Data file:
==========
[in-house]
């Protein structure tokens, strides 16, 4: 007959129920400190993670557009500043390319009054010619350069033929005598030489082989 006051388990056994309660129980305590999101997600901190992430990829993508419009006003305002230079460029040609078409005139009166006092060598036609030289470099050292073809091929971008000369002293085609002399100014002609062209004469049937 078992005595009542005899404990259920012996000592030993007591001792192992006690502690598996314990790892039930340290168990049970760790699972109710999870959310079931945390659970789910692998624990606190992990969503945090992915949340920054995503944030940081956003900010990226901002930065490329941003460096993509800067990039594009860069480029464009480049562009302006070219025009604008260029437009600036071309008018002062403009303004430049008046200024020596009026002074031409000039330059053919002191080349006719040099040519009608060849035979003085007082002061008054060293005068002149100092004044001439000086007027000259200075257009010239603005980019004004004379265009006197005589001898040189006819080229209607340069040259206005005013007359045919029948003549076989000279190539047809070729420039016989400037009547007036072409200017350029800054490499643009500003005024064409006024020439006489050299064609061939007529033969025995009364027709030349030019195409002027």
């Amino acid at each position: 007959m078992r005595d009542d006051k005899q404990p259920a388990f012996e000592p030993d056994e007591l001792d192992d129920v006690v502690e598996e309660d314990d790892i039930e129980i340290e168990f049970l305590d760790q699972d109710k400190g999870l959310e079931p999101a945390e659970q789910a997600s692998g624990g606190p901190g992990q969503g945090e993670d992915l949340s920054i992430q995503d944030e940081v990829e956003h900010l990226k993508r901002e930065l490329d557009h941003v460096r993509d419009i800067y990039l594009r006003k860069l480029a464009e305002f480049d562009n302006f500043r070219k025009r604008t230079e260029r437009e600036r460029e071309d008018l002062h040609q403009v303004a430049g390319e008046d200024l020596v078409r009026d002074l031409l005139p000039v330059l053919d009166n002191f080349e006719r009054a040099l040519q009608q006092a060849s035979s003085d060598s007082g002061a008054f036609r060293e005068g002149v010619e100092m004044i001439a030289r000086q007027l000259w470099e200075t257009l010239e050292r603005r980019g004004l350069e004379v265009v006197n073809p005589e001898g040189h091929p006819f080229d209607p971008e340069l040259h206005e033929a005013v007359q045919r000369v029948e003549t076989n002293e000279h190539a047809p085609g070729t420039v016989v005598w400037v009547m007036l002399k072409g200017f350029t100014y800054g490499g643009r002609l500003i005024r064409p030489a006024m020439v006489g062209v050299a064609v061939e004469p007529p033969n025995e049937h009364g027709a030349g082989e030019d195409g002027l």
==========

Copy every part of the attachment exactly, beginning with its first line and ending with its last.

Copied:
[in-house]
């Protein structure tokens, strides 16, 4: 007959129920400190993670557009500043390319009054010619350069033929005598030489082989 006051388990056994309660129980305590999101997600901190992430990829993508419009006003305002230079460029040609078409005139009166006092060598036609030289470099050292073809091929971008000369002293085609002399100014002609062209004469049937 078992005595009542005899404990259920012996000592030993007591001792192992006690502690598996314990790892039930340290168990049970760790699972109710999870959310079931945390659970789910692998624990606190992990969503945090992915949340920054995503944030940081956003900010990226901002930065490329941003460096993509800067990039594009860069480029464009480049562009302006070219025009604008260029437009600036071309008018002062403009303004430049008046200024020596009026002074031409000039330059053919002191080349006719040099040519009608060849035979003085007082002061008054060293005068002149100092004044001439000086007027000259200075257009010239603005980019004004004379265009006197005589001898040189006819080229209607340069040259206005005013007359045919029948003549076989000279190539047809070729420039016989400037009547007036072409200017350029800054490499643009500003005024064409006024020439006489050299064609061939007529033969025995009364027709030349030019195409002027």
């Amino acid at each position: 007959m078992r005595d009542d006051k005899q404990p259920a388990f012996e000592p030993d056994e007591l001792d192992d129920v006690v502690e598996e309660d314990d790892i039930e129980i340290e168990f049970l305590d760790q699972d109710k400190g999870l959310e079931p999101a945390e659970q789910a997600s692998g624990g606190p901190g992990q969503g945090e993670d992915l949340s920054i992430q995503d944030e940081v990829e956003h900010l990226k993508r901002e930065l490329d557009h941003v460096r993509d419009i800067y990039l594009r006003k860069l480029a464009e305002f480049d562009n302006f500043r070219k025009r604008t230079e260029r437009e600036r460029e071309d008018l002062h040609q403009v303004a430049g390319e008046d200024l020596v078409r009026d002074l031409l005139p000039v330059l053919d009166n002191f080349e006719r009054a040099l040519q009608q006092a060849s035979s003085d060598s007082g002061a008054f036609r060293e005068g002149v010619e100092m004044i001439a030289r000086q007027l000259w470099e200075t257009l010239e050292r603005r980019g004004l350069e004379v265009v006197n073809p005589e001898g040189h091929p006819f080229d209607p971008e340069l040259h206005e033929a005013v007359q045919r000369v029948e003549t076989n002293e000279h190539a047809p085609g070729t420039v016989v005598w400037v009547m007036l002399k072409g200017f350029t100014y800054g490499g643009r002609l500003i005024r064409p030489a006024m020439v006489g062209v050299a064609v061939e004469p007529p033969n025995e049937h009364g027709a030349g082989e030019d195409g002027l």